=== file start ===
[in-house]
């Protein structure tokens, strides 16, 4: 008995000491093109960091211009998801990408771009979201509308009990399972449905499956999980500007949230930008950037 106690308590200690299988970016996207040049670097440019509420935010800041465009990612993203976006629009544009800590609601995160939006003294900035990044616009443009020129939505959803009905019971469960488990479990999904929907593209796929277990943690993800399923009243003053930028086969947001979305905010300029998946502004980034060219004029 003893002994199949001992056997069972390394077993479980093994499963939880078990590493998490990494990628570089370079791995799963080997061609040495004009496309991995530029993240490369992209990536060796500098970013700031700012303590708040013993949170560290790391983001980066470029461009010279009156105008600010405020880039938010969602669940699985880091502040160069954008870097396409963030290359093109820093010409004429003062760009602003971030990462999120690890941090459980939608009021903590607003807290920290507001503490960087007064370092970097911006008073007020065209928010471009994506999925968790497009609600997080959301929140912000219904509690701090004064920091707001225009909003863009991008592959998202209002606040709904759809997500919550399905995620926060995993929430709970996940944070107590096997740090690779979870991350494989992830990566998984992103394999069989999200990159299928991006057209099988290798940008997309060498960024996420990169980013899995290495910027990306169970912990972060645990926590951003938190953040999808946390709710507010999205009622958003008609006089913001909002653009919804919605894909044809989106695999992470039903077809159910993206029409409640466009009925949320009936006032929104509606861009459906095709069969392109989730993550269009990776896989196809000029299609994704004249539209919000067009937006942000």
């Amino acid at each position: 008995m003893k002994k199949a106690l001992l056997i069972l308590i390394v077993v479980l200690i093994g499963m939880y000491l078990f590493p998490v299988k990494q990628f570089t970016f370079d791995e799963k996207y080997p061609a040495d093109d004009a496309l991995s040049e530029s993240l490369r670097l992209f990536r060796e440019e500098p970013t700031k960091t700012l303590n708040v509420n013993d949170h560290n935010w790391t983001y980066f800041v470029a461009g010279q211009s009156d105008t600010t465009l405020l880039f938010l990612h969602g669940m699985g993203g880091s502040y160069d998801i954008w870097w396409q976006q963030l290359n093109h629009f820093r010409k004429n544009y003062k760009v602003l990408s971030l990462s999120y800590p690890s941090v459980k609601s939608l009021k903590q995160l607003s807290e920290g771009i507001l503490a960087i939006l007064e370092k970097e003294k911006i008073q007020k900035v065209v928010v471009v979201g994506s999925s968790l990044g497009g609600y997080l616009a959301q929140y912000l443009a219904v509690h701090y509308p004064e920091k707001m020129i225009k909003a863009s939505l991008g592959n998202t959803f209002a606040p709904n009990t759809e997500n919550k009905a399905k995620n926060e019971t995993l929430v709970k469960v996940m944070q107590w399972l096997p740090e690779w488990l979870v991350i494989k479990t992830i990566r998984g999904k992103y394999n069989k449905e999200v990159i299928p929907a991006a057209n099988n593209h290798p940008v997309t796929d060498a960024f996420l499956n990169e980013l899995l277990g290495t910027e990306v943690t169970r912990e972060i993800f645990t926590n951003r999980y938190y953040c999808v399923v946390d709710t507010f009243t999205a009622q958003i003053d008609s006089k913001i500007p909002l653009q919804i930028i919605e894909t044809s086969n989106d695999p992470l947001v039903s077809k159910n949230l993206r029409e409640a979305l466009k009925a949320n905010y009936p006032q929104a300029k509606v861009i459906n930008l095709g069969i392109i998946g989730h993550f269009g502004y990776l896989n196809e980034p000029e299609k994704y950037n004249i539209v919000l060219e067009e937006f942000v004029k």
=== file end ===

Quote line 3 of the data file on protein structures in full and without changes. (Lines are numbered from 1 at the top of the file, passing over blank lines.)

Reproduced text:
């Amino acid at each position: 008995m003893k002994k199949a106690l001992l056997i069972l308590i390394v077993v479980l200690i093994g499963m939880y000491l078990f590493p998490v299988k990494q990628f570089t970016f370079d791995e799963k996207y080997p061609a040495d093109d004009a496309l991995s040049e530029s993240l490369r670097l992209f990536r060796e440019e500098p970013t700031k960091t700012l303590n708040v509420n013993d949170h560290n935010w790391t983001y980066f800041v470029a461009g010279q211009s009156d105008t600010t465009l405020l880039f938010l990612h969602g669940m699985g993203g880091s502040y160069d998801i954008w870097w396409q976006q963030l290359n093109h629009f820093r010409k004429n544009y003062k760009v602003l990408s971030l990462s999120y800590p690890s941090v459980k609601s939608l009021k903590q995160l607003s807290e920290g771009i507001l503490a960087i939006l007064e370092k970097e003294k911006i008073q007020k900035v065209v928010v471009v979201g994506s999925s968790l990044g497009g609600y997080l616009a959301q929140y912000l443009a219904v509690h701090y509308p004064e920091k707001m020129i225009k909003a863009s939505l991008g592959n998202t959803f209002a606040p709904n009990t759809e997500n919550k009905a399905k995620n926060e019971t995993l929430v709970k469960v996940m944070q107590w399972l096997p740090e690779w488990l979870v991350i494989k479990t992830i990566r998984g999904k992103y394999n069989k449905e999200v990159i299928p929907a991006a057209n099988n593209h290798p940008v997309t796929d060498a960024f996420l499956n990169e980013l899995l277990g290495t910027e990306v943690t169970r912990e972060i993800f645990t926590n951003r999980y938190y953040c999808v399923v946390d709710t507010f009243t999205a009622q958003i003053d008609s006089k913001i500007p909002l653009q919804i930028i919605e894909t044809s086969n989106d695999p992470l947001v039903s077809k159910n949230l993206r029409e409640a979305l466009k009925a949320n905010y009936p006032q929104a300029k509606v861009i459906n930008l095709g069969i392109i998946g989730h993550f269009g502004y990776l896989n196809e980034p000029e299609k994704y950037n004249i539209v919000l060219e067009e937006f942000v004029k």